16 August, 2007 – Legs and torsos of cows and pigs dangle on a hook. On a bloody table is a skinned goat, stomach cut open, teeth bared. Pieces of meat are stuck on the hands, arms, shirts, and pants of the butcher with the carving knife. Inches away from the table are the hordes of Thimphu residents, their mouths in waters, waiting in line to get their hands on the best meat, which are usually the thighs because it has less fat. In Bhutan known for its breathtaking mountains, Buddhist temples, saints, and prayer flags at every bend, the sight seems incongruous. Yet the Bhutanese have always had a strong, if not slightly obsessed, affinity towards meat. In the vegetable market and meat shops customers with prayer beads around their neck haggle for nearly every animal part – feet, brains, lungs, pancreas, tongue. At banquets, guests are served such delicacies as an oxâ€™s heart or pigâ€™s lungs.
During a religious ceremony, monks pay homage to god while a steaming paa sizzle in front of him. Some Bhutanese proudly declare, as if as an achievement, that he canâ€™t possibly survive without meat in his tseom. No celebrations or festivals are complete without meat. Indeed no meal is full without meat. Meat is a part and parcel of Bhutanese Buddhist tradition.
In 2005-2006 Thimphu alone consumed about 1,200 metric tonnes of imported beef say the Bhutan Agriculture Food Regulatory Authority. That is, roughly, 9,200 cows killed. In the previous year, the Phuentsholing slaughterhouse skinned 15,500 cows, nearly all of which were sold in Thimphu.
In the same year, Bhutan imported more than 1,000 metric tonnes of pork â€“ 12,000 pigs killed. Several more hundred tonnes of chicken, fish, and goat meat were also imported. Thimphu, officials said, was its main market. The food regulatory authority said the figures did not reflect the meat that the hotels and private individuals bought from outside and from locals inside the country.Bhutanese are, of course, not the worldâ€™s only and, certainly, not the largest carnivores. In other countries, people have an unsentimental attitude when it comes to animals. In some countries, anything that can be eaten usually is.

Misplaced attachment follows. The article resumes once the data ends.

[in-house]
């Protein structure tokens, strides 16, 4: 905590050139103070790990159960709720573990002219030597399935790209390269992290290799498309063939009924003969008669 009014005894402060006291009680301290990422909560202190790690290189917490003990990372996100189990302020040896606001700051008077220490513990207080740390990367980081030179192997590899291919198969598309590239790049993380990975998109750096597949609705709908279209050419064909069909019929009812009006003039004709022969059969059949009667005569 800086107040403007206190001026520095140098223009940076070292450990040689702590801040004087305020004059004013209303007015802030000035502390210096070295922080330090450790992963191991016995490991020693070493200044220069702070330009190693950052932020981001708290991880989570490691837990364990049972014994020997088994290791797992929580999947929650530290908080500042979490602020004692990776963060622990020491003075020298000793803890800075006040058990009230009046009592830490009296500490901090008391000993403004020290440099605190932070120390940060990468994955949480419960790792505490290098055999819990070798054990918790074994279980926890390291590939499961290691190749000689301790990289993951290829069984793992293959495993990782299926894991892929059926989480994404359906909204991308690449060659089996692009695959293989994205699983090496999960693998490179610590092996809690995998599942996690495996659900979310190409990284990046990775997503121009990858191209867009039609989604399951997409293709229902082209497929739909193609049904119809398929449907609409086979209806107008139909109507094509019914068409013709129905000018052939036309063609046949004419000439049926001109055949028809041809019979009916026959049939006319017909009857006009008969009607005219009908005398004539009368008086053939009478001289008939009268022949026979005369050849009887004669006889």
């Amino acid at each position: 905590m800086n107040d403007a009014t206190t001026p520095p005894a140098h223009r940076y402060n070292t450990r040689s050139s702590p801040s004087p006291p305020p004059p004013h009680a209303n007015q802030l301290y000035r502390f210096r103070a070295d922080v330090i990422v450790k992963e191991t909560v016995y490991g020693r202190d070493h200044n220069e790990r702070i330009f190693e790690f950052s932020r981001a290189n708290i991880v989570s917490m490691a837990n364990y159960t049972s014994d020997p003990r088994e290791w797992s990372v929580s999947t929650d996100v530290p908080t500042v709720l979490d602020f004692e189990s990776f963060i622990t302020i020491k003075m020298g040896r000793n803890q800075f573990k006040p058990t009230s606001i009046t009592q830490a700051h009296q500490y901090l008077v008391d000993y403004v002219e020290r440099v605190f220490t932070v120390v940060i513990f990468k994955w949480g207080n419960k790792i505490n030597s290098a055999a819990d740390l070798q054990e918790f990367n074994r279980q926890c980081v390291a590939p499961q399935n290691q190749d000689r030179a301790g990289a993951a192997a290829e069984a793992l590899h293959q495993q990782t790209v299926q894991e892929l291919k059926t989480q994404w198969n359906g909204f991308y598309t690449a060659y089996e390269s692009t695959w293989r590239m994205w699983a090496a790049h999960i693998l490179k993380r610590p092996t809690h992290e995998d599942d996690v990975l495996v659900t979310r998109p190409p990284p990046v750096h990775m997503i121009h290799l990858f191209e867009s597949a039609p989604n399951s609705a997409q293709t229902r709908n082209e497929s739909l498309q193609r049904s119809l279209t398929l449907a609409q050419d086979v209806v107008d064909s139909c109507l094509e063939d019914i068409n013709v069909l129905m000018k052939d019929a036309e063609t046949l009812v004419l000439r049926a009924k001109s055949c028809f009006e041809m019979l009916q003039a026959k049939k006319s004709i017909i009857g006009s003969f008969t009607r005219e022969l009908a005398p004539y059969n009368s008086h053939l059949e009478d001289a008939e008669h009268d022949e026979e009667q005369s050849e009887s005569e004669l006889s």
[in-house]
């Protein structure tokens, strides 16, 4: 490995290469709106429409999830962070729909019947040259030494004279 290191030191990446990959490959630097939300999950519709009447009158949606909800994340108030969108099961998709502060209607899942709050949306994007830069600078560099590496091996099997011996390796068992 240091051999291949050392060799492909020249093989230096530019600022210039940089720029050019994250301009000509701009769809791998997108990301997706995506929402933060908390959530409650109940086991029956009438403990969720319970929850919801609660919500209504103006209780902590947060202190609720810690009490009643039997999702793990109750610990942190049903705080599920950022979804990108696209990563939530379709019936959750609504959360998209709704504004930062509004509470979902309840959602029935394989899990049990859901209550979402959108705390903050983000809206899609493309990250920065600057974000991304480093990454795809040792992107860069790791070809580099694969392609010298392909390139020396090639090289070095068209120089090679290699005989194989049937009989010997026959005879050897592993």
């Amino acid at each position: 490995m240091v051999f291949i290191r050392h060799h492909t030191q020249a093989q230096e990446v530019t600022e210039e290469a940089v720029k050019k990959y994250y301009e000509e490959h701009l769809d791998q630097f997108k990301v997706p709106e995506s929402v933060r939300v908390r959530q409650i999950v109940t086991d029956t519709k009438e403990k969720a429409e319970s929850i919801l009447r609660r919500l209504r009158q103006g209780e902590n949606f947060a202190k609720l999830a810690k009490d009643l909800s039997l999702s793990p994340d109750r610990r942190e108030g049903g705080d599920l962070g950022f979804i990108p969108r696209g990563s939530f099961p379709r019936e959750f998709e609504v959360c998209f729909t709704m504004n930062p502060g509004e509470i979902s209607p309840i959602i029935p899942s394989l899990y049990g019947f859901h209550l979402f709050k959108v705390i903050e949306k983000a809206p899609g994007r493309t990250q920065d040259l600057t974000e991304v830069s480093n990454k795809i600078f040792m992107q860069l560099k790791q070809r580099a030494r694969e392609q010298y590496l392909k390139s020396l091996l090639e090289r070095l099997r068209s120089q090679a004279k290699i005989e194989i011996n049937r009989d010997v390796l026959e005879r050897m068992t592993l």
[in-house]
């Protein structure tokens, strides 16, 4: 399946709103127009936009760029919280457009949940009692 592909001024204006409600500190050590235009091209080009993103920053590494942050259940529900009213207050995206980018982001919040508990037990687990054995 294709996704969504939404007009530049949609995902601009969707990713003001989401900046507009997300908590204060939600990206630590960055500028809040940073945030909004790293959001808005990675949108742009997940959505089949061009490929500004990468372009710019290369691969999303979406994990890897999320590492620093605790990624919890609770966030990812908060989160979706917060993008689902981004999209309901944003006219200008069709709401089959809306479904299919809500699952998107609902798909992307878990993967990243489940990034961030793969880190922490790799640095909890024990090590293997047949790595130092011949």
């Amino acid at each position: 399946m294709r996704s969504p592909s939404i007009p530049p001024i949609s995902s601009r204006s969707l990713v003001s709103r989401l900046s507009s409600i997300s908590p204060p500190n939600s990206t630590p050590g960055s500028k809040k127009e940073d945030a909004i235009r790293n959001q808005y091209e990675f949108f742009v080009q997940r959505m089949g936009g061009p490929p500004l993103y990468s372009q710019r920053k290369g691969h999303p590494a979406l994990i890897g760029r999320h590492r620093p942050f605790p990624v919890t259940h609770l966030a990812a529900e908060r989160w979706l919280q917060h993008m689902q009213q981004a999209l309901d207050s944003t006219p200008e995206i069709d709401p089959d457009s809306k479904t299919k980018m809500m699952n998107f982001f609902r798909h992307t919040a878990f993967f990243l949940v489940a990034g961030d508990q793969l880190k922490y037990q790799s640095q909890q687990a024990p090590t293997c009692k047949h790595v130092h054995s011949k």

In Bhutan itâ€™s the paradox of being a Buddhist and a heavy meat eater. So the question: Is eating meat un-Buddhist?
According to Lopon Pemala, a Buddhist scholar and the former Paro
museum director, â€œeating meat to maintain the body is not a sinâ€ and Buddhist school of thoughts from Hinayana to Mahayana to Vajrayana generally allow it.
museum director, â€œeating meat to maintain the body is not a sinâ€ and Buddhist school of thoughts from Hinayana to Mahayana to Vajrayana generally allow it.Then again it refers to meat from animals died of natural cause, not killed.For one to qualify eating slaughtered animals, he or she must avoid animals slaughtered specifically for his consumption in which he or she is a witness; or if one has heard or doubted that the animal was slaughtered to provide meat for him or herself. Thus the meat sold in the market or in meat shops, according to Lopon Pemala, was â€œallowed because the animal has not been slaughtered for a specific person.â€ Still there are others like Bhutanâ€™s cultural secretary, Dasho Sangay Wangchuk, who says: â€œThere shouldnâ€™t be any greed or desire when one eats meat. It should be solely eaten for survival.â€
By Sonam Pelden, Kuensel Online.com